• Planning the placement of major elements - Like buildings, terrain, and key features within the environment.
  • Breakdown - A breakdown is a detailed list of assets to model that will guide the subsequent stages.

Kitsu also provides features to manage breakdowns and casting information for your environment assets. You can create breakdown tables that show the casted assets organized by types to populate sets, link props to characters, or customize the workflow according to your needs to make the scene-building process more efficient.


Modeling brings the environments to life with detailed 3D models. Digital content creation tools like Blender are used to build the geometry and structures that populate the environment. Then, different techniques are used to sculpt or generate each architectural elements, natural features, props, and other objects required. You can learn more about the process and techniques involved in our dedicated article on 3D modeling.

Because of the huge workload modeling represents, environment artists rely on Kitsu's task management feature to organize and prioritize their work effectively. You can view assigned tasks, deadlines, and project milestones, ensuring you stay on track with your deliverables. The web platform enables you to track your progress, update task statuses, and receive notifications for any changes or updates related to your assigned tasks.

Kitsu also allows teams to easily organize environment assets to make them easier to access and track over time with version control: you can store and categorize 3D models, textures, and changes.

Texturing, lighting, and shading

After the 3D models are completed, texturing artists add visual appeal and realism to them by sourcing high-resolution textures matching the materials. In parallel, lightning and shading artists work on placing light sources and having the 3D models behave accordingly.

For an in-depth guide on texturing and shading processes, techniques, and best practices, check out our article on the topic.

Special effects

Special effects (VFX) add an extra layer of realism to the environment. Whether it’s weather effects (rain, snow, fog, sun rays, etc.), particles (fire, smoke, dust), or other physics elements like wind or flowing water, there is no such thing as a static environment in real life.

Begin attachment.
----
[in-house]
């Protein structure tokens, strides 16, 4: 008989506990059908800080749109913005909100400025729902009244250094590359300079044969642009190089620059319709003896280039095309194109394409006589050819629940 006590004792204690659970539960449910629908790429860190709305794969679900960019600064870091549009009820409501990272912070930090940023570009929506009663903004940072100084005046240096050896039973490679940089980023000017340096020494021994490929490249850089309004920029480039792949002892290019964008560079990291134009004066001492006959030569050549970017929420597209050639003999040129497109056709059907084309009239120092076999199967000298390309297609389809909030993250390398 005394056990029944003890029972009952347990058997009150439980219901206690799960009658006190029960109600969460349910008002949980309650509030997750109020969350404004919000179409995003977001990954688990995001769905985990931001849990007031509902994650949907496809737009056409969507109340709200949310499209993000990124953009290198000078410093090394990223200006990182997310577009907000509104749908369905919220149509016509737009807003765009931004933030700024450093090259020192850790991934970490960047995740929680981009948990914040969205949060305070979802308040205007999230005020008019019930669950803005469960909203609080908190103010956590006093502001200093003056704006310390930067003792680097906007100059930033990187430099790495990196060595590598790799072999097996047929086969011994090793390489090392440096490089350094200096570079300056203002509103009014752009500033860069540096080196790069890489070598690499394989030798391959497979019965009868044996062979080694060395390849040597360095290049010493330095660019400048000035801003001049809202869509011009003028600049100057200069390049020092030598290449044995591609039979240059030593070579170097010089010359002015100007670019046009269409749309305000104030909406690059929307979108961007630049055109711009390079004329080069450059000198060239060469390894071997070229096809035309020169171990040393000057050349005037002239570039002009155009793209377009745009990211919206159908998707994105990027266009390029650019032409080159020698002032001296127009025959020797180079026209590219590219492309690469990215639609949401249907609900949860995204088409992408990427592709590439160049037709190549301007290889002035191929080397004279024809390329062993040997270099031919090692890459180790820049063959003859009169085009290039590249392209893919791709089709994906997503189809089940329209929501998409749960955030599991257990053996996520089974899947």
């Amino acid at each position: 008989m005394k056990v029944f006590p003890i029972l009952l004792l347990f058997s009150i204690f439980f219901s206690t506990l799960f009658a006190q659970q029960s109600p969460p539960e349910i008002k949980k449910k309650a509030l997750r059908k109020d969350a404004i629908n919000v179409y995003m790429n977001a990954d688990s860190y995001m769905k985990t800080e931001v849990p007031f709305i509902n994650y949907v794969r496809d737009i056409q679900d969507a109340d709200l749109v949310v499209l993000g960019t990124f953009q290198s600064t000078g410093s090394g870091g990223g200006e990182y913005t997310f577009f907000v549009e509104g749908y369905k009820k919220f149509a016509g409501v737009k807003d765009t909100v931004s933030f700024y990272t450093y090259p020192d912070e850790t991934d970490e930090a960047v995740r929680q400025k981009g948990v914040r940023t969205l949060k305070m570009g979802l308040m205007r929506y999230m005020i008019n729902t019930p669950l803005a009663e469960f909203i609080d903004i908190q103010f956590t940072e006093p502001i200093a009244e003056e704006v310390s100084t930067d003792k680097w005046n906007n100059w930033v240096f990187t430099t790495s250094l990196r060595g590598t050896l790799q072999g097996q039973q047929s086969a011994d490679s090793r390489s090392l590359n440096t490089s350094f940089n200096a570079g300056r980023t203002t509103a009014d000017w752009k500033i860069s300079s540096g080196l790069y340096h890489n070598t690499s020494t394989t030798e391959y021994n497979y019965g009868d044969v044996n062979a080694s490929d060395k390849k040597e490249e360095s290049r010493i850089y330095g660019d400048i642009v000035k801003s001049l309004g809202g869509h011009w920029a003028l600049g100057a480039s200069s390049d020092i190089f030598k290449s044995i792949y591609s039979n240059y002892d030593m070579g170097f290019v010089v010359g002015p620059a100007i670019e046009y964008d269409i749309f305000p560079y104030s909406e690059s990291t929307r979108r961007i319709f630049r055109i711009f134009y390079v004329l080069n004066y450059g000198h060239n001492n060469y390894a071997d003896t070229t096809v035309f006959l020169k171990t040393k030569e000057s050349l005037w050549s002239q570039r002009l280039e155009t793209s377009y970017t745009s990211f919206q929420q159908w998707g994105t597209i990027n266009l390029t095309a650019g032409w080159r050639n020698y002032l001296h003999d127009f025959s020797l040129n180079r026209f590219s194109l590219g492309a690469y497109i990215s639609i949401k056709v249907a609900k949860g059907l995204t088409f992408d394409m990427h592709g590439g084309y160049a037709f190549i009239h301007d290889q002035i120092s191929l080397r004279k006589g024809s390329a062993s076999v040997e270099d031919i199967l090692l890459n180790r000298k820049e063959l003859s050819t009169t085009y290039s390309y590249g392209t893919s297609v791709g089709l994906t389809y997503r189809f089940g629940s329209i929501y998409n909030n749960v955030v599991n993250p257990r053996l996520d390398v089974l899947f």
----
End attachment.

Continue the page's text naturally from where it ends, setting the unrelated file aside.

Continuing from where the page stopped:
Delivery is the final step where the environment artist prepares the environments to be integrated into the animation project:

  • Optimization - Technical considerations like efficient use of memory, texture compression, and LOD (Level of Detail) systems. 3D models are useless if they cannot be rendered without going over budget, so each asset needs to be optimized for its target destination.
  • Package the assets and organize files - Ensure they are easily accessible and well-structured for integration.
  • Provide necessary documentation, guidelines, or instructions - To facilitate the integration of the environments into the animation pipeline.
  • Final quality check - To make sure the environments meet the desired quality standards.

The asset packages are then delivered to the compositing team for rendering. If anything goes wrong during post-prod, the environment artist stays around to rework models as needed.


Through a multi-step process encompassing the whole animation pipeline from pre-production to post-prod, environment artists play a central role in setting the atmosphere and realism of the scenes.

Collaboration is a big part of an environmental artist’s work. You need to work with a variety of experts, exchange feedback, and apply resulting changes. A tool like Kitsu saves considerable time by streamlining tasks and asset management.

If you are an environment artist, an animation student, or someone who simply enjoys learning about the animation industry, we invite you to join our Discord community. Here, you can connect with fellow artists, share your work, and learn from others in the industry.